The overall objective of this module is introduce concepts of water stress and how to quantify it according to water supply and demands at a watershed scale.
Water resource systems are faced with meeting the challenge of growing demands coupled with the potential for added stress from climate change in the coming decades. This module introduces students to the concept of water stress through set of data- and hypothesis-driven learning activities that assess water supply, demands and stresses over the entire domain of the Contiguous US. The analysis is conducted at the scale of eight-digit watershed hydrologic unit code (HUC8).
The learning activities guides students to examine water supply, both from surface and groundwater sources, and water use by different sectors (irrigation, municipal and industrial, and thermoelectric). Students calculate water stress indices at different U.S. basins and identify regions with water availability or shortages. Acknowledging the alarming rates of groundwater depletion in many US regions, students re-formulate the water stress indices focusing on groundwater, identify how much the thermoelectric sector is responsible for groundwater use, and explore opportunities for reducing groundwater use by tapping into non-traditional resources (e.g., treated domestic wastewater).
(1) Analysis of water supply and demand
(2) Analysis of stress on surface and groundwater systems
(3) Sectoral analysis of water stresses
(4) Impact of environmental flows
(5) Analysis of groundwater depletion
At the end of this module, a student will be able to describe and implement the steps involved in surface and groundwater stress estimation and analysis.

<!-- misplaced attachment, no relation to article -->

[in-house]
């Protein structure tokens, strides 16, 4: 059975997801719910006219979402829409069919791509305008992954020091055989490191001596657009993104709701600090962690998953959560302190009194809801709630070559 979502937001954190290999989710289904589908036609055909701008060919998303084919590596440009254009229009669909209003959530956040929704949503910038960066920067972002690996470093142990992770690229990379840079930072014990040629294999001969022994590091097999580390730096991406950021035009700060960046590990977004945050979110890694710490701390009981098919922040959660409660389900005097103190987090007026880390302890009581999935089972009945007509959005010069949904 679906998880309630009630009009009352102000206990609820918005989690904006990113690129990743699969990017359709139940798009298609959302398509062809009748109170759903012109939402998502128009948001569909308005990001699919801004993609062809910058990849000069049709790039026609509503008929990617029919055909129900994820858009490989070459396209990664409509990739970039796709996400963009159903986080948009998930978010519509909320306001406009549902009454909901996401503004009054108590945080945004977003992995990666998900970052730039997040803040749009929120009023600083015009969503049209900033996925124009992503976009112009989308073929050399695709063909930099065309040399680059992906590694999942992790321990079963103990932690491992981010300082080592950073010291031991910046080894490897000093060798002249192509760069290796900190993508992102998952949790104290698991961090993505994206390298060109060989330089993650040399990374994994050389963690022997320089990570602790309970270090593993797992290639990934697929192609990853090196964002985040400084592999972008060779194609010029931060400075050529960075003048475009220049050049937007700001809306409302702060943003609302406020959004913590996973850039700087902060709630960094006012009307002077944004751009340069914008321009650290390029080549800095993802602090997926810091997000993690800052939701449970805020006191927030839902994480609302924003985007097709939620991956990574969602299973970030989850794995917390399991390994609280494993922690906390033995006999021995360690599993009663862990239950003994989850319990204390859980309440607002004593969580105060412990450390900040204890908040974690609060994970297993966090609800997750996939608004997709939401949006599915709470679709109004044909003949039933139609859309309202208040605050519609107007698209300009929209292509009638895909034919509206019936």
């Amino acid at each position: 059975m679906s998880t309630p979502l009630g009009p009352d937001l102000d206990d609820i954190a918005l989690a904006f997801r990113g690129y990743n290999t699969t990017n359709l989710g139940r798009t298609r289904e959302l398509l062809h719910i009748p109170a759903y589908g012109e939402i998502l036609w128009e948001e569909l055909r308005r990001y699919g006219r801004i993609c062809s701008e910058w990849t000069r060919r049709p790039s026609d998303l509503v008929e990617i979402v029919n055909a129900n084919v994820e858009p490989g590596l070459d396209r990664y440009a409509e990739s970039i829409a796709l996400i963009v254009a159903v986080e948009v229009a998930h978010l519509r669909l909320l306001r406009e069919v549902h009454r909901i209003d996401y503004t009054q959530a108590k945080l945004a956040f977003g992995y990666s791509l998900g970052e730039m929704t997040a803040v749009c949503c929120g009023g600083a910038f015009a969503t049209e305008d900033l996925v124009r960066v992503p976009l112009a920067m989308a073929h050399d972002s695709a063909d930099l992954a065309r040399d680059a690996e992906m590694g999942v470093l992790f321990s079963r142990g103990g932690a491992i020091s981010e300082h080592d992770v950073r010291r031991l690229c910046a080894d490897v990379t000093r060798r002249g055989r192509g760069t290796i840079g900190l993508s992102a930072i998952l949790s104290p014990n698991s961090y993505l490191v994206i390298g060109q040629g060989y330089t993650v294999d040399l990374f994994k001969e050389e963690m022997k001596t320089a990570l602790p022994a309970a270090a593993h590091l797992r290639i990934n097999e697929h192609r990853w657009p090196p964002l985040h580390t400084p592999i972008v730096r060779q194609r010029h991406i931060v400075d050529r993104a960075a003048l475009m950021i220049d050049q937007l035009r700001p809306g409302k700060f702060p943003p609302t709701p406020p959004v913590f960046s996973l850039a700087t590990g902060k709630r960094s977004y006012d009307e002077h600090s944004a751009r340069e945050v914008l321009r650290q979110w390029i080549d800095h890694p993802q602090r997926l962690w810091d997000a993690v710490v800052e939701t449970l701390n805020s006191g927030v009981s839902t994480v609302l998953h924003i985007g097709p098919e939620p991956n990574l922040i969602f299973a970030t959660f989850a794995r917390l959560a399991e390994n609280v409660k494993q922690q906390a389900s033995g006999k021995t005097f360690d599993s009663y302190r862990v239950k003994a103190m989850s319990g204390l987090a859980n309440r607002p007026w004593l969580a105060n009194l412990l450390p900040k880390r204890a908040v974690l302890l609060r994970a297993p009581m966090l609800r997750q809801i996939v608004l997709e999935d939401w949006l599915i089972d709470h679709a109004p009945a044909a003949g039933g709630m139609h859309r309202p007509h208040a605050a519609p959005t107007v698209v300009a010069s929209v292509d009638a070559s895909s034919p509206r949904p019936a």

This will be accomplished through activities within each section. Results from each activity will be recorded in specified results templates. The results templates for each activity can be found at the beginning of each activity. The results templates are organized such that results from one activity can easily be used in successive activities.
Hisham EldardiryPhD Candidate, University of Washington Seattle. Contact: firstname.lastname@example.org
Hanz UnruhPhD Candidate, University of Louisiana at Lafayette. Contact:C00062543@louisiana.edu
Vincent TidwellSandia National Laboratories. Contact: email@example.com
Junior/Senior Hydrology and Water Resources Engineering Courses
Computer with access to Internet, Excel, and free QGIS software
Course Sharing and Adaptation
This course is available for export by clicking the "Export Link" at the top right of this page. If you are an Instructor seeking the answer keys, please contact the course creators using your official University email account.
Expected Total Hours
A student can expect to complete this module with approximately 18 work hours